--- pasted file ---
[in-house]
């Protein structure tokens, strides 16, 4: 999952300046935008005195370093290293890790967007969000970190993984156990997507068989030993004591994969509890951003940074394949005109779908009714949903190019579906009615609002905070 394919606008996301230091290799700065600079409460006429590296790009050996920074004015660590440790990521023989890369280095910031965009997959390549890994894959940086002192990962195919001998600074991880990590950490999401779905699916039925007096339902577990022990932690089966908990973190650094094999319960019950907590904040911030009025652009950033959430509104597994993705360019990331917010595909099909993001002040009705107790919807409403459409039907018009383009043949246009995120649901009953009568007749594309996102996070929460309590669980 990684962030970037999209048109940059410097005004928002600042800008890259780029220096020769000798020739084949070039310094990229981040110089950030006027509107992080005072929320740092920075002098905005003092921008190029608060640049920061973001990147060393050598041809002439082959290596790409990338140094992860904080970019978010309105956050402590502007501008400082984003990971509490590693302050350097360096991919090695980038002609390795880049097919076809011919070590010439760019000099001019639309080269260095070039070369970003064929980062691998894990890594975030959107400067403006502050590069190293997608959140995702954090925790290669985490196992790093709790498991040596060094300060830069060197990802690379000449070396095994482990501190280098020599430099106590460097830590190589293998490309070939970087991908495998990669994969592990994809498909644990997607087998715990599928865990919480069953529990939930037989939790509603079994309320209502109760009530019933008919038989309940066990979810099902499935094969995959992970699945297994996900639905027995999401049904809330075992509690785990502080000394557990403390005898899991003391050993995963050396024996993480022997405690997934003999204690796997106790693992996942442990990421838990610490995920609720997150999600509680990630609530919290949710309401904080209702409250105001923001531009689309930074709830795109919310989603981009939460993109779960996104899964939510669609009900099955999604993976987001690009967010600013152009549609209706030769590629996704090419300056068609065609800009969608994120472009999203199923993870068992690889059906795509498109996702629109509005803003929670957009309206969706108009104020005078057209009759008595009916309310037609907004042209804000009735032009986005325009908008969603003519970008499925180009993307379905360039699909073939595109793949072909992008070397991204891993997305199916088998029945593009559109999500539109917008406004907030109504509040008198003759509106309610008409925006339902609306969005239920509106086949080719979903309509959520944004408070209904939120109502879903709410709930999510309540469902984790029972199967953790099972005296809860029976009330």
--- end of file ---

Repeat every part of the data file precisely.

[in-house]
């Protein structure tokens, strides 16, 4: 999952300046935008005195370093290293890790967007969000970190993984156990997507068989030993004591994969509890951003940074394949005109779908009714949903190019579906009615609002905070 394919606008996301230091290799700065600079409460006429590296790009050996920074004015660590440790990521023989890369280095910031965009997959390549890994894959940086002192990962195919001998600074991880990590950490999401779905699916039925007096339902577990022990932690089966908990973190650094094999319960019950907590904040911030009025652009950033959430509104597994993705360019990331917010595909099909993001002040009705107790919807409403459409039907018009383009043949246009995120649901009953009568007749594309996102996070929460309590669980 990684962030970037999209048109940059410097005004928002600042800008890259780029220096020769000798020739084949070039310094990229981040110089950030006027509107992080005072929320740092920075002098905005003092921008190029608060640049920061973001990147060393050598041809002439082959290596790409990338140094992860904080970019978010309105956050402590502007501008400082984003990971509490590693302050350097360096991919090695980038002609390795880049097919076809011919070590010439760019000099001019639309080269260095070039070369970003064929980062691998894990890594975030959107400067403006502050590069190293997608959140995702954090925790290669985490196992790093709790498991040596060094300060830069060197990802690379000449070396095994482990501190280098020599430099106590460097830590190589293998490309070939970087991908495998990669994969592990994809498909644990997607087998715990599928865990919480069953529990939930037989939790509603079994309320209502109760009530019933008919038989309940066990979810099902499935094969995959992970699945297994996900639905027995999401049904809330075992509690785990502080000394557990403390005898899991003391050993995963050396024996993480022997405690997934003999204690796997106790693992996942442990990421838990610490995920609720997150999600509680990630609530919290949710309401904080209702409250105001923001531009689309930074709830795109919310989603981009939460993109779960996104899964939510669609009900099955999604993976987001690009967010600013152009549609209706030769590629996704090419300056068609065609800009969608994120472009999203199923993870068992690889059906795509498109996702629109509005803003929670957009309206969706108009104020005078057209009759008595009916309310037609907004042209804000009735032009986005325009908008969603003519970008499925180009993307379905360039699909073939595109793949072909992008070397991204891993997305199916088998029945593009559109999500539109917008406004907030109504509040008198003759509106309610008409925006339902609306969005239920509106086949080719979903309509959520944004408070209904939120109502879903709410709930999510309540469902984790029972199967953790099972005296809860029976009330």